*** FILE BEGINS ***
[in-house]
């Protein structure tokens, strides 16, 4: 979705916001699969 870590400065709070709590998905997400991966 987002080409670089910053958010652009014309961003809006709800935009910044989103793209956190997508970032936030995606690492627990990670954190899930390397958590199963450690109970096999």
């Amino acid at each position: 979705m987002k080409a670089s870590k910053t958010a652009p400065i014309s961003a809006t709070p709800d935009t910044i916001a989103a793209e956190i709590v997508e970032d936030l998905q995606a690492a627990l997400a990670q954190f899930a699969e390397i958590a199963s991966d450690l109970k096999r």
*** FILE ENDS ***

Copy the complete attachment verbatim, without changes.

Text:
[in-house]
């Protein structure tokens, strides 16, 4: 979705916001699969 870590400065709070709590998905997400991966 987002080409670089910053958010652009014309961003809006709800935009910044989103793209956190997508970032936030995606690492627990990670954190899930390397958590199963450690109970096999």
């Amino acid at each position: 979705m987002k080409a670089s870590k910053t958010a652009p400065i014309s961003a809006t709070p709800d935009t910044i916001a989103a793209e956190i709590v997508e970032d936030l998905q995606a690492a627990l997400a990670q954190f899930a699969e390397i958590a199963s991966d450690l109970k096999r």